The BN’s reciprocal attempt to induce crossovers to their side of the aisle has not exactly been fraught with claims, backed by evidence, of money offered intending renegades from the opposition. But telltale signs of BN burrowing in gaps in PKR ranks are plain to see — the sudden withdrawal of a BN election petition for the Kulim-Bandar Baru seat being case in point. Would that have happened if the PKR MP had not been in a spot of bother with his party over his strange behavior on a matter of public interest? Now you have the PKR MP for Kapar in high dudgeon over matters where, apparently, no great principle is at stake and which can be resolved in the give-and-take that is the common coin of the political realm.

To attribute PKR’s current problems with a couple of its MPs, not to mention a Deputy Chief Minister, to BN mischief would be far-fetched. But it would not be unreasonable to surmise that when and if push came to shove, they depart the PKR fold, as one at least appears adamant on doing, they would not stay unaffiliated, party-wise, for long. In that event, it would be interesting to see how they can advance their political struggle under the party of their choice, assuming of course that had an agenda consonant with PKR’s project to build an egalitarian Malaysia where sectarian concerns are subordinated to an overarching justice in which all citizens can flourish.

If the cardinal lesson of the 8th March 2009 general election was that the BN should reform or its curtains, the salient point of the subsequent nine months is that the BN will find reform as difficult as Robert Mugabe finds the notion of sharing power, leave alone relinquishing it.

This does not mean that PKR should be lackadaisical about dispute resolution structures within it; it is that departures from the party fold, not due to principle, cannot be reckoned as loss.

Enter Najib, With Baggage (From the Economist)

It should be a wake-up call for all Malaysians, particularly those who have a say in the outcome of what happens in March, to see the kind of reputation Najib Tun Razak has in the eyes of the international community. The best I have heard people say about him is that he is polished and is more decisive than the current prime minister.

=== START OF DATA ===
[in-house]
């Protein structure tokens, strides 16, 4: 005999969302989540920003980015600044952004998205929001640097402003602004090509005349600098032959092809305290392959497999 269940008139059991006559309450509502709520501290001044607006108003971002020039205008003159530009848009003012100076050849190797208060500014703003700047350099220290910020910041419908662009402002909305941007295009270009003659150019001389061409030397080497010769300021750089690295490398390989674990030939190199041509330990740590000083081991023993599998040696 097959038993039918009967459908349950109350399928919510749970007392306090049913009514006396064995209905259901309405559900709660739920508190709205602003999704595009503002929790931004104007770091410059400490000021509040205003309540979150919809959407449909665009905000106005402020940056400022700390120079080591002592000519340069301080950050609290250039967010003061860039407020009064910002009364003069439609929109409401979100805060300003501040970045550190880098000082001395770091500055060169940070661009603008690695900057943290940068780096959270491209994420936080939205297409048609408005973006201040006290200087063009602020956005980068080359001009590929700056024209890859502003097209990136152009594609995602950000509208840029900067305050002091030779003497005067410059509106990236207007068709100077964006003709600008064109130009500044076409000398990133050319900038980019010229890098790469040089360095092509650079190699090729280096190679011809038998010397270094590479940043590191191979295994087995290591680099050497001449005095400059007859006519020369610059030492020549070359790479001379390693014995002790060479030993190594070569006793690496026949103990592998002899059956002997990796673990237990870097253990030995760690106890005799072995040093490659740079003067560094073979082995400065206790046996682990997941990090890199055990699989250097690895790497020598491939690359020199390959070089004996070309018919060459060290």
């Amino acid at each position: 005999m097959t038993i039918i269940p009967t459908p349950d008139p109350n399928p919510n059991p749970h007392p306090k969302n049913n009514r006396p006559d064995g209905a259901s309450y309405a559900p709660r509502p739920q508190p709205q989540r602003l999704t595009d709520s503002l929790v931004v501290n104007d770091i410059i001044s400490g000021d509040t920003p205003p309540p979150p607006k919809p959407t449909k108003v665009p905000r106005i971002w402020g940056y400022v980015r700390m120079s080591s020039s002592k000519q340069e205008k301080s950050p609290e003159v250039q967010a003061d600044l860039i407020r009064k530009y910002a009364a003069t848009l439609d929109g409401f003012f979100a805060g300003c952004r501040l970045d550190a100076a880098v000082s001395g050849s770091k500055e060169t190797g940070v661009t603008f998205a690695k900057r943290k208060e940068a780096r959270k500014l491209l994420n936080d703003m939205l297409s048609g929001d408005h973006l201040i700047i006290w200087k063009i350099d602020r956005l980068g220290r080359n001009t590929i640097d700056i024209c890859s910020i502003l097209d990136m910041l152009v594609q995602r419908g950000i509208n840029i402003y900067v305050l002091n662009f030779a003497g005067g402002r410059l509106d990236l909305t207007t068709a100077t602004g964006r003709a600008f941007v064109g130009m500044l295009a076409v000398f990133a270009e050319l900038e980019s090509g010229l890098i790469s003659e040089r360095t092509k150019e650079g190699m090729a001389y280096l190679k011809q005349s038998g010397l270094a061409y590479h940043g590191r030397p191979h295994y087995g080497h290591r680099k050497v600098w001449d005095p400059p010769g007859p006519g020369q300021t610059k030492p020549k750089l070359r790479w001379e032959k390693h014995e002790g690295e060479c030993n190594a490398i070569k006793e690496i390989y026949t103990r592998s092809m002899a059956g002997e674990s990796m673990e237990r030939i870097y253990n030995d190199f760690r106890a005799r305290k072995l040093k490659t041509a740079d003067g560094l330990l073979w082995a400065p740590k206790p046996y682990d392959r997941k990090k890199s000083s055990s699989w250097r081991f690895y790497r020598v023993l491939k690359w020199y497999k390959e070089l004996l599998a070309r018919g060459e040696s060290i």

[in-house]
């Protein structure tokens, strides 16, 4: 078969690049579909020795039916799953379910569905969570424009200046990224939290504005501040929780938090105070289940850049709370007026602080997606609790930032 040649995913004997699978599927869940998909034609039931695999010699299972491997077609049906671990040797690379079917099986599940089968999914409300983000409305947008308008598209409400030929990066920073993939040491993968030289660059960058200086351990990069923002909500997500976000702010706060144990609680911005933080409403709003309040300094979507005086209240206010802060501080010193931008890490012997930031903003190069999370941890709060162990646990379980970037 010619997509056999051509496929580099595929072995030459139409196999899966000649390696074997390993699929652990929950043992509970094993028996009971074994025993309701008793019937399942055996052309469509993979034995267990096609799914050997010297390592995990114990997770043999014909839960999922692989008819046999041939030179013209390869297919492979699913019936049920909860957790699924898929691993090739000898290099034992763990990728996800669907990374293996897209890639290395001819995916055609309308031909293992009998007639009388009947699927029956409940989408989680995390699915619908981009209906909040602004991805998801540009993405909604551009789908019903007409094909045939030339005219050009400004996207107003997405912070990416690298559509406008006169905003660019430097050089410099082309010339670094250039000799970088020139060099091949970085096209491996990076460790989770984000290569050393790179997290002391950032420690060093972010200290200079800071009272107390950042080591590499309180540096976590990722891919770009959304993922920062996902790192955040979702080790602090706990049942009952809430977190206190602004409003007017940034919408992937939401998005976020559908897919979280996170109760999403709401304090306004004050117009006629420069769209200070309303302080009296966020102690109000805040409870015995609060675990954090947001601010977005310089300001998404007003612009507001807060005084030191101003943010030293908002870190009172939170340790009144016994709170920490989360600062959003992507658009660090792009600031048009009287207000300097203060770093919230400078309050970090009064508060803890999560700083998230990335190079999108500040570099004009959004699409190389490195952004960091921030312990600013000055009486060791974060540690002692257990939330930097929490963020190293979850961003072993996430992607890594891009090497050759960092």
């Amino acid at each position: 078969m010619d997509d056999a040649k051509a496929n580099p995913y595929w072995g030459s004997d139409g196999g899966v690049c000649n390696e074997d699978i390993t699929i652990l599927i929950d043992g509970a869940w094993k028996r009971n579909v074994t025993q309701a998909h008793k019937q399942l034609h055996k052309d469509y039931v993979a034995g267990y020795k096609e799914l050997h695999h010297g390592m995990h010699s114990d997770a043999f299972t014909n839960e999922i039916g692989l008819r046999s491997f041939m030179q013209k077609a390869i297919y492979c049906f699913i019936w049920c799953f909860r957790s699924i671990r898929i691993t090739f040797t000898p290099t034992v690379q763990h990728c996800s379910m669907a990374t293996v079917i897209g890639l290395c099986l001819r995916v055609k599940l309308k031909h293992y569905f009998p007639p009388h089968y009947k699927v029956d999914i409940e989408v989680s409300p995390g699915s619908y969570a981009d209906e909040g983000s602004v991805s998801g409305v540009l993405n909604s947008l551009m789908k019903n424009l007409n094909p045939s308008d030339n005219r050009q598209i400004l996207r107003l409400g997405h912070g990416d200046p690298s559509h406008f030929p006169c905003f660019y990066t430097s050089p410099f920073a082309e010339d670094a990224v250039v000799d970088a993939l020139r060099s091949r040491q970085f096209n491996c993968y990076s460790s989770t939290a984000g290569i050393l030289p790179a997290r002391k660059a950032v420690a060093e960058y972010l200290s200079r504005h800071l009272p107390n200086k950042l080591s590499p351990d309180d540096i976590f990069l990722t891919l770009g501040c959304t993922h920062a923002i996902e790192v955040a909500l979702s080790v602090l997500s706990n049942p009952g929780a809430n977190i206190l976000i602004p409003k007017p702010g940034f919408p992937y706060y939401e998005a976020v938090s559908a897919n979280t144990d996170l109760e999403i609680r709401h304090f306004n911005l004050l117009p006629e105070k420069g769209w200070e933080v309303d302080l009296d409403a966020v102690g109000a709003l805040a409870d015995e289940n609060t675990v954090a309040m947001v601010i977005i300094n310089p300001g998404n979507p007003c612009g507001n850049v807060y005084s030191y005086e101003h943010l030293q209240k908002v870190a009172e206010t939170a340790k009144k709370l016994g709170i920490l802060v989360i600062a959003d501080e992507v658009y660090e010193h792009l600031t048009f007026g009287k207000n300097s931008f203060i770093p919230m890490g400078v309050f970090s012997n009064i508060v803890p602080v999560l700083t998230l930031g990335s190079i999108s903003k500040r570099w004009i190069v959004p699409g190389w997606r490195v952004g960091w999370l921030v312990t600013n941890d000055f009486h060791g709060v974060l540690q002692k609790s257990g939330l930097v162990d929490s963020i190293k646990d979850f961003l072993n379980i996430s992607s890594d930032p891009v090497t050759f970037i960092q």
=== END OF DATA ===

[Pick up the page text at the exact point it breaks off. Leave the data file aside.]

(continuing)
Imagine walking into a negotiation as PM Najib. Let us see negotiating a bi-lateral trade agreement, or a land dispute. Or let us say we would like to secure favorable investment conditions with another country. Our next PM starts making demands. Later in the day he receives a note from someone saying that if he pushes to hard, information may come to light about some of his skeletons. The next round of negotiations he quickly rescinds his demands, capitulates, and the Malaysian people are left out to dry. Trade terms are lousy. Investment remains tilted in other country’s favour.

This is what baggage means. It is not just an embarrassment. It is bad for our country and for our people.

It is also interesting to note that one person, Dr. Terence Gomez, a political scientist, in the article believes Najib as PM will accomplish even less than Badawi by way of reform. That means less than practically zero.

Din Merican

From the Economist

A new leader mired in accusations

ONE could certainly say that Najib Razak was born to be Malaysian prime minister. He is the son of Abdul Razak, the second man to hold that job following independence from Britain, and the nephew of his successor, Hussein Onn. Elected to parliament aged 23, on his father’s death, he rose to become deputy to the present prime minister, Abdullah Badawi. However, Mr Najib, expected within months to become the country’s sixth post-independence leader, will enter under a cloud of allegations, including ones linking him to a murder case, all of which he categorically denies. But some Malaysians will be wondering if he is a fit person to lead them.